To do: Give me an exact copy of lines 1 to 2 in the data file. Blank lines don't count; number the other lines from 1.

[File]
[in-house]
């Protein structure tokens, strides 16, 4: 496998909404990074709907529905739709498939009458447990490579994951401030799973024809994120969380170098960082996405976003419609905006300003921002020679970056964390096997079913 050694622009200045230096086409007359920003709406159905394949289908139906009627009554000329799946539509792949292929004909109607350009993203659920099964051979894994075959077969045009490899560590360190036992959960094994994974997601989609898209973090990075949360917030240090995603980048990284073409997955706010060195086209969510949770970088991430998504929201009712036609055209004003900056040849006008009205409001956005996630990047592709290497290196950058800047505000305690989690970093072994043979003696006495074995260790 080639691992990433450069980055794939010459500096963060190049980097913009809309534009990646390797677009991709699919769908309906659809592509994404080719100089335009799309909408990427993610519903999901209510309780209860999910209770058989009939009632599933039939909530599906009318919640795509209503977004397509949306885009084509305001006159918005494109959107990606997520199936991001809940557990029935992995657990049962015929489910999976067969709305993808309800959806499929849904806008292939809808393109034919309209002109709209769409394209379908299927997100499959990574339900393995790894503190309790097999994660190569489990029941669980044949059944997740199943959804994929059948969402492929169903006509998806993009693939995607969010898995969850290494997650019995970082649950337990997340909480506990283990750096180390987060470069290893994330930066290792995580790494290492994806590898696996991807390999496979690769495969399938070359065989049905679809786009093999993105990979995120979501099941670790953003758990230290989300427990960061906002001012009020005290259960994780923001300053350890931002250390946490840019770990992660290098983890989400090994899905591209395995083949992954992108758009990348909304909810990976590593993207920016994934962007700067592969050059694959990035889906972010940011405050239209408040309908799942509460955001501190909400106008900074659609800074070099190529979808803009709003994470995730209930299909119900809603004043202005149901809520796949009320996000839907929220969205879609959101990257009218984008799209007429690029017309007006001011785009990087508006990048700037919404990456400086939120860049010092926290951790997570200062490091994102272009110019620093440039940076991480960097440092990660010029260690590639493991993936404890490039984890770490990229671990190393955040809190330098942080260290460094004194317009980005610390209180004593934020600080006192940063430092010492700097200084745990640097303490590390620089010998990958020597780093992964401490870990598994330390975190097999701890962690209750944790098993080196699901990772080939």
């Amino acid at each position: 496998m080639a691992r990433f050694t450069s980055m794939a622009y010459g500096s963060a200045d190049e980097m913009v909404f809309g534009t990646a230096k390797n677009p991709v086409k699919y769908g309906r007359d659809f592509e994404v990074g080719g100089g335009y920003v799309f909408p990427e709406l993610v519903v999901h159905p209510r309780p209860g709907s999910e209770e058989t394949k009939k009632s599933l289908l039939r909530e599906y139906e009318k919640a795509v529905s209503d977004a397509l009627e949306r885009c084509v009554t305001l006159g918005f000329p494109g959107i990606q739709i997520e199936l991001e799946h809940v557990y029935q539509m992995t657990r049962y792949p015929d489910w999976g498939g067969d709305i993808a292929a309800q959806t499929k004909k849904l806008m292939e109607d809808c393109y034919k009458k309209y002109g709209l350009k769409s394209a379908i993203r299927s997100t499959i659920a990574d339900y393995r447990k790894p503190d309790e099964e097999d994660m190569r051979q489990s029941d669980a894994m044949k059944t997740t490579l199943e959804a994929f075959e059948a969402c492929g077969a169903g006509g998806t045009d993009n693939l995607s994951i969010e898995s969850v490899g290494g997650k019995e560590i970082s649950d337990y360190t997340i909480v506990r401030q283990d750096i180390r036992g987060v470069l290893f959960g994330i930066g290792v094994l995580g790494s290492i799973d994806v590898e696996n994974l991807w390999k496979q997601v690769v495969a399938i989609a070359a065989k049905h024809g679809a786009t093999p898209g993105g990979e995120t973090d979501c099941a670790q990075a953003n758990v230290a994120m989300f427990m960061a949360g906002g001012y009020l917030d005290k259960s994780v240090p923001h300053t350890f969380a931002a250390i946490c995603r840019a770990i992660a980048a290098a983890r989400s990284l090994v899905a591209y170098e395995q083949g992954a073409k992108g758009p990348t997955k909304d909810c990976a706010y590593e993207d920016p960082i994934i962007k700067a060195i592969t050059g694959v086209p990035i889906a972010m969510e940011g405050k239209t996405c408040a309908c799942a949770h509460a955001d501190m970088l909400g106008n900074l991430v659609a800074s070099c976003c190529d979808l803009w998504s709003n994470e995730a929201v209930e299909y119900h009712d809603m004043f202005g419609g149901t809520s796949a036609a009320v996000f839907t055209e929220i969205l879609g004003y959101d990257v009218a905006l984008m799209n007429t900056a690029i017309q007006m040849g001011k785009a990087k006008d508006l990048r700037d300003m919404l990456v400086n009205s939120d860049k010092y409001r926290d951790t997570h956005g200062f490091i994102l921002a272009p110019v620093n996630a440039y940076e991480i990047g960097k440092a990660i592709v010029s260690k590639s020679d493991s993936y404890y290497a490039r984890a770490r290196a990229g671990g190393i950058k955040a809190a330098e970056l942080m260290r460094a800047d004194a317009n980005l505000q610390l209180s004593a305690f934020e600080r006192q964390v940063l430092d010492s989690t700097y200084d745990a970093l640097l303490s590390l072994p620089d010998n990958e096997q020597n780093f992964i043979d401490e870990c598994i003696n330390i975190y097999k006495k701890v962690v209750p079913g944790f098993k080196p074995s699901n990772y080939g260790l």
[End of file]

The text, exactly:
[in-house]
């Protein structure tokens, strides 16, 4: 496998909404990074709907529905739709498939009458447990490579994951401030799973024809994120969380170098960082996405976003419609905006300003921002020679970056964390096997079913 050694622009200045230096086409007359920003709406159905394949289908139906009627009554000329799946539509792949292929004909109607350009993203659920099964051979894994075959077969045009490899560590360190036992959960094994994974997601989609898209973090990075949360917030240090995603980048990284073409997955706010060195086209969510949770970088991430998504929201009712036609055209004003900056040849006008009205409001956005996630990047592709290497290196950058800047505000305690989690970093072994043979003696006495074995260790 080639691992990433450069980055794939010459500096963060190049980097913009809309534009990646390797677009991709699919769908309906659809592509994404080719100089335009799309909408990427993610519903999901209510309780209860999910209770058989009939009632599933039939909530599906009318919640795509209503977004397509949306885009084509305001006159918005494109959107990606997520199936991001809940557990029935992995657990049962015929489910999976067969709305993808309800959806499929849904806008292939809808393109034919309209002109709209769409394209379908299927997100499959990574339900393995790894503190309790097999994660190569489990029941669980044949059944997740199943959804994929059948969402492929169903006509998806993009693939995607969010898995969850290494997650019995970082649950337990997340909480506990283990750096180390987060470069290893994330930066290792995580790494290492994806590898696996991807390999496979690769495969399938070359065989049905679809786009093999993105990979995120979501099941670790953003758990230290989300427990960061906002001012009020005290259960994780923001300053350890931002250390946490840019770990992660290098983890989400090994899905591209395995083949992954992108758009990348909304909810990976590593993207920016994934962007700067592969050059694959990035889906972010940011405050239209408040309908799942509460955001501190909400106008900074659609800074070099190529979808803009709003994470995730209930299909119900809603004043202005149901809520796949009320996000839907929220969205879609959101990257009218984008799209007429690029017309007006001011785009990087508006990048700037919404990456400086939120860049010092926290951790997570200062490091994102272009110019620093440039940076991480960097440092990660010029260690590639493991993936404890490039984890770490990229671990190393955040809190330098942080260290460094004194317009980005610390209180004593934020600080006192940063430092010492700097200084745990640097303490590390620089010998990958020597780093992964401490870990598994330390975190097999701890962690209750944790098993080196699901990772080939």